Are we parenting from the rear view mirror?
Over the past couple of weeks, the back-to-school rush has been in full swing. New schools, new milestones, new sports activities- it’s the beginning of lots of new things for our kiddos and for us as parents. My Facebook feed has been filled with first-day-of-school photos displayed by proud parents (me included). But, along with those proud and joyful moments, there’s often a hint of bittersweet regret. Our kids are growing up too fast. Where did the time go? They aren’t babies anymore. I hear and see those phrases a lot.
I can honestly say, though, that I have not felt any sadness about my daughter starting Pre-K. Not even a hint. I have, however, felt a twinge of sadness as my son’s first birthday came and went, but I’ve made a conscious decision to try not to indulge those feelings too much.
Dwelling on the past means it’s about me, not my kidsI cringe a little bit every time I hear parents lamenting the fact that their kids are growing up. Maybe it’s because I work in a children’s hospital and I’ve often seen the alternative. Some people’s children don’t get the chance to grow up, so I feel a responsibility to always remember how lucky I am that mine have that opportunity.
Of course, I know that just because someone is sad that their kids are getting older doesn’t mean they aren’t grateful. In fact, I’m sure they are very grateful. It’s just that being sad that a kid is growing up seems like the parent is mourning a loss. But for a kid, growing up isn’t a loss; it’s a great adventure. I want to join in that adventure with my kids, not wish we were somewhere else. So rather than indulge my own thoughts of what it was like to nuzzle a newborn, I would rather think about how exciting it is to teach my daughter to read or marvel at how much she’s learned about dinosaurs.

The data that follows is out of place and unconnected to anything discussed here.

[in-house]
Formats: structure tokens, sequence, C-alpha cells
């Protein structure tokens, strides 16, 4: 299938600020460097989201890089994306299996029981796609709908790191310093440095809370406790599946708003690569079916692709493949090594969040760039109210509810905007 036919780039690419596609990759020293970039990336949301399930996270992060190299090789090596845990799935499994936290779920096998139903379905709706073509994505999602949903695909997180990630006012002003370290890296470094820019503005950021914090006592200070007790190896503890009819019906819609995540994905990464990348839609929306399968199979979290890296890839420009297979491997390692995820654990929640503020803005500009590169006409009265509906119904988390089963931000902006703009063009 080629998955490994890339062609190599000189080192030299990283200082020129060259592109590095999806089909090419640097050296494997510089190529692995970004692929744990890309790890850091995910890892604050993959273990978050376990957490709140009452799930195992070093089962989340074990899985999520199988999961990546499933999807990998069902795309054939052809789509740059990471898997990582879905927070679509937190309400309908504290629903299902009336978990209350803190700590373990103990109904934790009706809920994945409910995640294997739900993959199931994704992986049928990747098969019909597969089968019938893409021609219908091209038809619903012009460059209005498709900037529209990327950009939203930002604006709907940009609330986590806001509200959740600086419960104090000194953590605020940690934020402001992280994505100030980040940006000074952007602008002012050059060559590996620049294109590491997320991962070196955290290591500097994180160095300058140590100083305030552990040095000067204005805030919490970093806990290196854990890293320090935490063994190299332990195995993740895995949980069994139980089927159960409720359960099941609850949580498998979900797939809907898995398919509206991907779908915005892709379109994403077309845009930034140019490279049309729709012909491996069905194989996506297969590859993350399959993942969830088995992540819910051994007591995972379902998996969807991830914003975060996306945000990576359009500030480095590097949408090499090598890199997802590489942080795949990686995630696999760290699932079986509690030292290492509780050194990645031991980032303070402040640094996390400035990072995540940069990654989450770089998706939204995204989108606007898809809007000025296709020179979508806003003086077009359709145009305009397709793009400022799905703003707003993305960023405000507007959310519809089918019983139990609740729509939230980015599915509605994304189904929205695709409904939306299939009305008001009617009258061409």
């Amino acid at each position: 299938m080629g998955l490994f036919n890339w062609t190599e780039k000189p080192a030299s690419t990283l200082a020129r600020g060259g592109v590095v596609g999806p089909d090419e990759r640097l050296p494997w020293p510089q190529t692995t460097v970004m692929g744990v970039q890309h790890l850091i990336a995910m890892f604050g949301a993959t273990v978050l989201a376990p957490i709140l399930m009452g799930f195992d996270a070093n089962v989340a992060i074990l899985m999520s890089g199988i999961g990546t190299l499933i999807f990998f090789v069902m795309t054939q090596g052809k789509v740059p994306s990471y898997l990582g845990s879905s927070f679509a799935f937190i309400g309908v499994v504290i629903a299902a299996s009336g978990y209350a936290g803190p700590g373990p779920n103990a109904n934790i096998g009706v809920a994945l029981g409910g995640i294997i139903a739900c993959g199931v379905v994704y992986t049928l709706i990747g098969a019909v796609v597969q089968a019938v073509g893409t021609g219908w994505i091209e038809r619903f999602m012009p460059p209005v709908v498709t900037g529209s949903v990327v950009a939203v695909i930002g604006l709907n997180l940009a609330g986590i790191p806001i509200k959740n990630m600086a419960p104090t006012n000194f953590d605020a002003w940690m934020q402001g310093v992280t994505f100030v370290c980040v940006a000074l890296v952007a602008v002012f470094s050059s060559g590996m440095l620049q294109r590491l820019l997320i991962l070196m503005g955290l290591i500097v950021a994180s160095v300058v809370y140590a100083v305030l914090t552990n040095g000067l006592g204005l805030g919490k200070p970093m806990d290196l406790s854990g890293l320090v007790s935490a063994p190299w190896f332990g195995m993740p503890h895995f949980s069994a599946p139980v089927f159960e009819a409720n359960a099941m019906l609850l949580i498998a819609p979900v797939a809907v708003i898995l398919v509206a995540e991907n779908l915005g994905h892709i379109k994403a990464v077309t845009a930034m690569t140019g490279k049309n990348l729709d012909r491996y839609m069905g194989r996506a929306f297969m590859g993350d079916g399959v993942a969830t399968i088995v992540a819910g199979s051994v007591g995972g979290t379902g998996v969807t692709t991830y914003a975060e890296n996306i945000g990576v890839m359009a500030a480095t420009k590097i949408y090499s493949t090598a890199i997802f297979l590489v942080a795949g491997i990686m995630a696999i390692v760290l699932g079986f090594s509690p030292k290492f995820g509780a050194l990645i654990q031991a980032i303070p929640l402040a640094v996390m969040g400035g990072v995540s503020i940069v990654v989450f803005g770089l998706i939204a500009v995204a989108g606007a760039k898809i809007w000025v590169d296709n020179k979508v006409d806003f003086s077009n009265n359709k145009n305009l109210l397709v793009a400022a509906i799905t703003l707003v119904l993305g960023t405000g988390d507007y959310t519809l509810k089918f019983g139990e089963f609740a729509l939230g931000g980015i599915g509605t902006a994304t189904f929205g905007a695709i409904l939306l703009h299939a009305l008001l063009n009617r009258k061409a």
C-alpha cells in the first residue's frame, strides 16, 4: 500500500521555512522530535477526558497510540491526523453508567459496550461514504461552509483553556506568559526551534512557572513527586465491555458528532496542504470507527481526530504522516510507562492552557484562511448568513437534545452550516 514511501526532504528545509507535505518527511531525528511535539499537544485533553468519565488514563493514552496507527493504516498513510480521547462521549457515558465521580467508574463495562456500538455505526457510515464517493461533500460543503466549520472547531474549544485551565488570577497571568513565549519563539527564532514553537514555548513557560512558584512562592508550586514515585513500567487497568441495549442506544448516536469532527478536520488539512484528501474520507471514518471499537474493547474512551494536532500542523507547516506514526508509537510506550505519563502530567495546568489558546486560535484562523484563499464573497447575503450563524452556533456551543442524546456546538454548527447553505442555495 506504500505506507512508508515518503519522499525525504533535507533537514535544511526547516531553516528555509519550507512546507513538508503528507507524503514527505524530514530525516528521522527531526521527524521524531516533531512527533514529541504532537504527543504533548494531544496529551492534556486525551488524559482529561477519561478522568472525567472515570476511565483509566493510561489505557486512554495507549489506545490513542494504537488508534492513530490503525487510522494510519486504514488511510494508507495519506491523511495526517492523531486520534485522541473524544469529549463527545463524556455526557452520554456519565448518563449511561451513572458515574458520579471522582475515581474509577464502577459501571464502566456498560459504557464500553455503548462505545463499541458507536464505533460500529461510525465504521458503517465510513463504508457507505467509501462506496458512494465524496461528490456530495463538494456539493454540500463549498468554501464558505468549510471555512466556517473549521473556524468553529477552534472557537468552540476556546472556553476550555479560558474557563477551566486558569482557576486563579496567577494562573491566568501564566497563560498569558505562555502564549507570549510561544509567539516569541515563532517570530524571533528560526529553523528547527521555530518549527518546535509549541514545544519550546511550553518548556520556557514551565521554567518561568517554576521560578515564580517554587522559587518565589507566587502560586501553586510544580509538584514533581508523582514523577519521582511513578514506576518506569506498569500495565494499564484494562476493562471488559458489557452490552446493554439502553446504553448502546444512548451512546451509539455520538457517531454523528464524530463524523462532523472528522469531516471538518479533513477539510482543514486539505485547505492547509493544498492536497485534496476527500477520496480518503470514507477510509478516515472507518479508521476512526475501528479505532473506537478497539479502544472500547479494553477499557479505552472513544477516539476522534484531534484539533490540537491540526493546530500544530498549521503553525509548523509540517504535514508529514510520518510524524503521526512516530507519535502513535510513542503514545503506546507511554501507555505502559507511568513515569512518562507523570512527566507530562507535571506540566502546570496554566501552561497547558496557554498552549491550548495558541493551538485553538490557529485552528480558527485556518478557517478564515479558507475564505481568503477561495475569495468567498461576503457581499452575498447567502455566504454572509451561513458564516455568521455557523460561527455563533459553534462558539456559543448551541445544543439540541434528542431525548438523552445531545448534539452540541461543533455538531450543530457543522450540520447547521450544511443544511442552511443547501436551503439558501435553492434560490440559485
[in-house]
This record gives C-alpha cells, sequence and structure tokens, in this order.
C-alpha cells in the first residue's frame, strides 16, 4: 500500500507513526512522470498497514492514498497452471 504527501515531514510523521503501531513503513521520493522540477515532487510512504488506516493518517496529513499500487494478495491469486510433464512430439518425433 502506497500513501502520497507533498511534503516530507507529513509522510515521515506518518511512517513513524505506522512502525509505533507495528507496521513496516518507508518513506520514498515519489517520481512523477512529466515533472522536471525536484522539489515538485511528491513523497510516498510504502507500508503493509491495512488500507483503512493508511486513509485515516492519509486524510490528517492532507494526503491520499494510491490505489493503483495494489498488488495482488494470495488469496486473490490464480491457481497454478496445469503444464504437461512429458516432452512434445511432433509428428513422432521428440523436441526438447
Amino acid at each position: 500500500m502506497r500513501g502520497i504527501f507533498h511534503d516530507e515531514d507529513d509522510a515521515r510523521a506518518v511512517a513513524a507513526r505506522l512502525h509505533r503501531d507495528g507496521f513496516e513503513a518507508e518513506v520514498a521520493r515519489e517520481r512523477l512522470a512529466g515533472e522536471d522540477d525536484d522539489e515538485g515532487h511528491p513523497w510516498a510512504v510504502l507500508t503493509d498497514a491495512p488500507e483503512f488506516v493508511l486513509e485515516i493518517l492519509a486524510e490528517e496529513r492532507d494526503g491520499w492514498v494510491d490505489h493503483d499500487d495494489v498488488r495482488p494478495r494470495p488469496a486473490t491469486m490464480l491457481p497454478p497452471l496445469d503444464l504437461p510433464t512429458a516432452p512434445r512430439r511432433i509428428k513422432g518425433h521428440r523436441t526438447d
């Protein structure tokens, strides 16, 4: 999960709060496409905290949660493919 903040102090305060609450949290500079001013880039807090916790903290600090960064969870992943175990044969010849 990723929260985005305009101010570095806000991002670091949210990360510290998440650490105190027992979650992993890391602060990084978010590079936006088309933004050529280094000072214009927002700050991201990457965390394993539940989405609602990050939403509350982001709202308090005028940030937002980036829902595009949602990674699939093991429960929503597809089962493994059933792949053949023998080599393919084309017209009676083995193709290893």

I try to remember not to make this family we’ve created all about me. I don’t want to inadvertently send the message to my children that all of my happiness is centered on them and that once they are all grown up, I’ll have nothing left. The burden of being a parent’s everything is too much for a child to carry. Instead, I’d like to join my kids on the journey and enjoy every minute I can along the way.
My kids aren’t any less awesome just because they’re olderI think some of the sadness about our kids growing older comes from missing the snuggly babies they once were. You know, before the days of temper tantrums and potty training, talking back and testing the limits. I try to remember, though, that having kids isn’t about a new baby, it’s about a whole new person coming into our lives. My kids aren’t any less wonderful because they’ve grown older. In fact, in many ways growth brings a lot of new and exciting ways to interact with our kids and allows our relationship to evolve as they grow. We get the opportunity to discover who our kids really are in ways that just aren’t possible when they are babies. There are new and exciting things that come with each new phase in a kid’s life, and let’s not forget that having a newborn was no picnic, either. We just forgot what it was like to endure midnight feedings, dirty diapers and tears from teething.
Longing for times gone by doesn’t make the memories sweeter; it makes you miss the memories you’re living right nowI have made a conscious choice in my life not to spend too much time looking in the rearview mirror. There is certainly joy to be found in reminiscing about times gone by, but there’s also a little bit of danger in spending too much time wishing for something you can’t have. No matter who you are or what choices you make in life, change is going to happen. Kids are going to grow older, and that’s a really good thing. No amount of wishing can take you backwards in time, but spending so much energy investing in the past can make you miss what’s happening right now. I’d rather celebrate all of the great things about where my kids are at this very moment, because the day will come when I look back with fondness about this day, too. I want to be fully present in body and mind to soak in every magical moment, every wondrous discovery and every single smile that creeps across those little faces. I wouldn’t want to miss those gems because I was looking backwards, wishing for a different time. Right now is the best time.
Teaching your kids about sun safety
May 09, 2012